negotiations were submitted to the Russian government in December. The U.S.
proposal envisions exchanges of declarations of total warhead and
fissile-material inventories and verification of fissile-material inventories
not in warheads or naval reactor fuel.
Although the transparency and irreversibility negotiations have not yet begun,
negotiations on one piece of the agenda were launched in March 1994. At that
time, Secretary O'Leary and Russian Minister of Atomic Energy, Victor
Mikhailov, signed an agreement to establish a joint group to work out
procedures for reciprocal monitoring of the accumulation of plutonium "pits"
from warhead dismantlement. A technical approach based on measurements of the
radiation emitted by the plutonium through the walls of the sealed canisters
holding the pits has been worked out, but measurements on actual pits await
completion of a formal Agreement on Cooperation to protect the
not-very-sensitive classified information that will be revealed.
Russian Fissile-Material Security
Probably the greatest threat of nuclear proliferation today stems from the
inadequate arrangements for protecting Russian fissile materials from theft in
the new post-Soviet social and economic environment. There have been many
alarms sounded about this problem since the Soviet Union began to disintegrate
in the fall of 1991.
Congress thought, when it voted for the Nunn-Lugar program in 1991, that it had
launched a major effort to help deal with what was then called the "loose
nukes" problem. Starting in 1992, the program authorized $400 million a year
of DoD funds to be spent to assist Russia in "the transportation, storage,
safeguarding, and destruction of nuclear and other weapons" of the former
Soviet Union and "to assist in the prevention of weapons proliferation."
However, I found, when I arrived in the White House in the fall of 1993, that
very little had been accomplished with regard to strengthening nuclear
materials security in Russia.
U.S. negotiators for the Nunn-Lugar assistance effort had been fended off from
the installations that were of most concern: facilities where Russian warheads
were being dismantled and weapons -useable fissile materials were being
processed. Hard-liners in the Parliament were convinced that the U.S.'s real
interest was in obtaining access to Russia's secret facilities, and they
denounced the leadership of the Ministry of Atomic Energy (MinAtom) for any
move to accept U.S. assistance at such "sensitive" facilities.
Some of us on the outside had anticipated this paranoia and had proposed that
the U.S. offer the Russians reciprocal access to the counterpart U.S.
facilities in exchange for any access that we required to verify that our
assistance was being used in the manner intended. But both the Bush
Administration and Senator Nunn's staff were hostile to the concept of
In the spring of 1994, when I raised the idea again, there was little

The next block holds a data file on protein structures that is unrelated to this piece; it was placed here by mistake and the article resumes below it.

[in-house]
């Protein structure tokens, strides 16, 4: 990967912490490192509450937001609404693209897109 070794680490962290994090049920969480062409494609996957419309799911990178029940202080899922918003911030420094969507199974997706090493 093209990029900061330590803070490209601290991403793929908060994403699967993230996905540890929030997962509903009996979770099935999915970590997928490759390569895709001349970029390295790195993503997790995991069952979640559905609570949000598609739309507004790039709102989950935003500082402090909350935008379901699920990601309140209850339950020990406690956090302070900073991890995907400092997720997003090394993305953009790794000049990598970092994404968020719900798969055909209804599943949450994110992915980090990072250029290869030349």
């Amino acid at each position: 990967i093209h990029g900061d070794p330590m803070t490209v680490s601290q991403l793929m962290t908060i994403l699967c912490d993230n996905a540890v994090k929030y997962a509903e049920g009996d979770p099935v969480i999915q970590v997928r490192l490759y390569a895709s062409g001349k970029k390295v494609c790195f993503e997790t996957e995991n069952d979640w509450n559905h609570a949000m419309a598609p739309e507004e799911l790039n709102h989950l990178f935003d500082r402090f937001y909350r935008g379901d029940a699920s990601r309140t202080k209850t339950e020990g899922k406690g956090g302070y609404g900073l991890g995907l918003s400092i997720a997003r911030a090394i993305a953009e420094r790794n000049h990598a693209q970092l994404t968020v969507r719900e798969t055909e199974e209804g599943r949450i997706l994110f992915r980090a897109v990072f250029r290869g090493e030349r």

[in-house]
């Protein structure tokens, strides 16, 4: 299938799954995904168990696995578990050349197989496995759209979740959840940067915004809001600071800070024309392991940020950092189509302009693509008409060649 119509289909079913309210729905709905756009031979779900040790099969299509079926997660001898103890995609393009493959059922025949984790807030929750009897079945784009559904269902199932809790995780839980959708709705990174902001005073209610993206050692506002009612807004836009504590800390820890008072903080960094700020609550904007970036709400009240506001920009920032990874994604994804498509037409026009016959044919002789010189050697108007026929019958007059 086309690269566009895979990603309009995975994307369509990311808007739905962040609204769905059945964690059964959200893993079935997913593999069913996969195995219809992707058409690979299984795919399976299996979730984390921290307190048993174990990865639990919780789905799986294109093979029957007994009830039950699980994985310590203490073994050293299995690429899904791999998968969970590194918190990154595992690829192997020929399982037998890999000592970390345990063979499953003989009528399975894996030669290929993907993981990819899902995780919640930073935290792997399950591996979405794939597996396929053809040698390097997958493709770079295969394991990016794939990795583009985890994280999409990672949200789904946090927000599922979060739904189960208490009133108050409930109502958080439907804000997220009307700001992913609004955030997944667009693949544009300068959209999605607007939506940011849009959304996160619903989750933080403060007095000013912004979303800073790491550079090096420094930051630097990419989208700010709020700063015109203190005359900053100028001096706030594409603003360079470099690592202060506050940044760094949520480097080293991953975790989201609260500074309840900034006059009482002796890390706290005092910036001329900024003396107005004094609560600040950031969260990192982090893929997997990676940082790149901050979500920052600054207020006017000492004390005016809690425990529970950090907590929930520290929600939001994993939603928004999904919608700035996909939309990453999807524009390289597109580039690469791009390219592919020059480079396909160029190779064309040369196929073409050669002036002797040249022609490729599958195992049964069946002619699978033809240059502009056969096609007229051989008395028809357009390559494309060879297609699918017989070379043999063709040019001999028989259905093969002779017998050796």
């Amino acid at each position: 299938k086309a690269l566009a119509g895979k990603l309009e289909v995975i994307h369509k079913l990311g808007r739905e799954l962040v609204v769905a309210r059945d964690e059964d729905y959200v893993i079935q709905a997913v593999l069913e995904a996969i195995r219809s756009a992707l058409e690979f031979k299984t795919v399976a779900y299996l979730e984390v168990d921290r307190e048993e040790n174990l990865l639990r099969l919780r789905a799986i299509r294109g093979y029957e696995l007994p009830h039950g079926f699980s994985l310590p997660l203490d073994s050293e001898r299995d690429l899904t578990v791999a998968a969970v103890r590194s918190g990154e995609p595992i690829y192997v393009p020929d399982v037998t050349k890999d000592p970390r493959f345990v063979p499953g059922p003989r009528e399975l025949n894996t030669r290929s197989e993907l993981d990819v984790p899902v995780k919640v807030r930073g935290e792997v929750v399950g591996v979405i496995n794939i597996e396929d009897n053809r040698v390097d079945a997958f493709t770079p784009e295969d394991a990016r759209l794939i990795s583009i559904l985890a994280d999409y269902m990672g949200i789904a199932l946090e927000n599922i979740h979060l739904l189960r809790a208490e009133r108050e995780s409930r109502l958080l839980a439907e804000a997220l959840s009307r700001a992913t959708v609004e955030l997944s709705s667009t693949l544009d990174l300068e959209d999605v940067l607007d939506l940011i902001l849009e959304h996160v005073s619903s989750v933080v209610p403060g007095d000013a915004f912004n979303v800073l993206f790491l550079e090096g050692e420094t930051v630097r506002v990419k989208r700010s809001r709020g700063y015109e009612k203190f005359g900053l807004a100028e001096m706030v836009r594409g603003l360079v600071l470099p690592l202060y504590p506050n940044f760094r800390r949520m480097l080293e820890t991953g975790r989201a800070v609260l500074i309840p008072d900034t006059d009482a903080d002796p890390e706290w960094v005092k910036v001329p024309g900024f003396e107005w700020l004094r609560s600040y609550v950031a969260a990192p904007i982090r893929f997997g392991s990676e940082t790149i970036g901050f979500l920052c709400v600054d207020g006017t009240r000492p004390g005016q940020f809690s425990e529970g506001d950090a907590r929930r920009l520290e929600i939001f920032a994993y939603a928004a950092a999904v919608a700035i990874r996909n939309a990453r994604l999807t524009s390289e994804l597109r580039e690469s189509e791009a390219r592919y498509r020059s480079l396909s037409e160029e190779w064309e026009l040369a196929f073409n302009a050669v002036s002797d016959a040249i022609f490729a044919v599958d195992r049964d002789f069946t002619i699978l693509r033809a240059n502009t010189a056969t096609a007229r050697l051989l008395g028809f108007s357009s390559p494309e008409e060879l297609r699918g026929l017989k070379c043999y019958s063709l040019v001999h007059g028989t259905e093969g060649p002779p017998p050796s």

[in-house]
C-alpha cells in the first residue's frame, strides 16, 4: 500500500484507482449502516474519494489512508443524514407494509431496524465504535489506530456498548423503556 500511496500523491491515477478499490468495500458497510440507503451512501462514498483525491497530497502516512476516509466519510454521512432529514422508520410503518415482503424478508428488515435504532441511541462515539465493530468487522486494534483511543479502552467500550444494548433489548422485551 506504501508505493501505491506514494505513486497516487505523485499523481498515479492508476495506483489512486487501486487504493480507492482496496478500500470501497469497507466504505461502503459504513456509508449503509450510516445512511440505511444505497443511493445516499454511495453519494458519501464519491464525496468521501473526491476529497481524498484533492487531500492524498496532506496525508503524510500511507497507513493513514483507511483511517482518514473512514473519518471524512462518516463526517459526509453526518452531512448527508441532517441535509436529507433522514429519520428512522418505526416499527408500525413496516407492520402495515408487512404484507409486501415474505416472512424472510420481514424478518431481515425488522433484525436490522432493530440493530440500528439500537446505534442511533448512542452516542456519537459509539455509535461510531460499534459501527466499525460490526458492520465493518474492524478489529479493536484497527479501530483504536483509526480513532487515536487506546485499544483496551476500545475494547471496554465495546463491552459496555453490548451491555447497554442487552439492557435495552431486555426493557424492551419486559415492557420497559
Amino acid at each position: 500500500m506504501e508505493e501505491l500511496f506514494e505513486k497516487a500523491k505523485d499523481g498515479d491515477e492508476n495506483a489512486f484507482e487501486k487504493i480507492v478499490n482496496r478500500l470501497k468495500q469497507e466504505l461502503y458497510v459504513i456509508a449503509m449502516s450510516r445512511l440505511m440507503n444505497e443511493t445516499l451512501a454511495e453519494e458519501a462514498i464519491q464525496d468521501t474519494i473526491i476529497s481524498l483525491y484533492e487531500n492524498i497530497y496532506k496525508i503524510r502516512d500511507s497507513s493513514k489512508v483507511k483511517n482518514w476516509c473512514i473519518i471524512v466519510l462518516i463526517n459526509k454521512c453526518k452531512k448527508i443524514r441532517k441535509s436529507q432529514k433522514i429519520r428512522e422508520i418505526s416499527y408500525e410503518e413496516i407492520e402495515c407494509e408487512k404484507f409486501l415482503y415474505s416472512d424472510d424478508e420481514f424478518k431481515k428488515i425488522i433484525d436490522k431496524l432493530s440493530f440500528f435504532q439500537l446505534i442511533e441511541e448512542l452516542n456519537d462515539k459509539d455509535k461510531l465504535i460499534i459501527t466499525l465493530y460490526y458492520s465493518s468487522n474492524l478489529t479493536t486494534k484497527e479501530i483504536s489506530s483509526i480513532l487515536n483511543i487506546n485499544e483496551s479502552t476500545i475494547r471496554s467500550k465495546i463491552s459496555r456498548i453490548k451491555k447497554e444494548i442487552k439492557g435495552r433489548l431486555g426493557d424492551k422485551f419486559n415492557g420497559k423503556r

opposition within the Clinton Administration to trying it. We quickly found
that it worked. In July the Administration hosted a Russian delegation to
examine the physical security arrangements at a U.S. facility at the DoE's
Hanford, Washington site, where the U.S. had begun plutonium production during
World War II. In return, we were invited in October to visit the plutonium
storage facility at Russia's first plutonium-production site in the closed
Urals city of Chelyabinsk-65.
With the establishment of the principle of reciprocity, MinAtom has agreed to
open the door to cooperation on fissile-material security to include other
facilities containing weapons-useable fissile material. The Administration has
responded by budgeting $30 million per year for 1995 and 1996 for this program
focused initially on Chelyabinsk-65, two major reactor and fuel-development
institutes that have ton quantities of unirradiated plutonium and highly
enriched uranium, and two fuel fabrication facilities that also handle large
quantities of weapons-useable materials.
Bypassing the Bureaucracies: Lab-to-Lab
Another problem with the Nunn-Lugar effort regarding fissile materials security
is that it was very cumbersome. It required the cooperation of three
bureaucracies: the DoD, whose accountants set almost impossible requirements
for a release of funds; the DoE, whose bureaucracy had the responsibility for
carrying out the program; and MinAtom, a Soviet-era ministry trying to survive
in the post-Soviet market-driven world. The combination of the three
bureaucracies made it demoralizingly difficult to get anything done.
To get around the roadblock, a proposal was made by a number of individuals:
Tom Cochran, a nuclear physicist at the Natural Resources Defense Council; a
group of materials-security experts at Los Alamos; and by me in the White
House. We proposed a new program in which the U.S. and Russian
materials-security experts would be able to deal with each other directly.
Undersecretary of Energy Charles Curtis picked up the idea and decided to
launch what is now known as the "lab-to-lab" program. Not only is this program
free of most of Nunn-Lugar bureaucratic overhead; it also can use its funds to
put Russians as well as Americans to work. The rule of thumb is that one third
of the funds goes to U.S. lab personnel, one third to Russian personnel and the
final third to the purchase of equipment.
The lab-to-lab program was greeted with enthusiasm by the Russian labs and is
already well ahead of the government-to-government program in terms of
accomplishments. So far, Velikhov's Kurchatov Institute of Atomic Energy in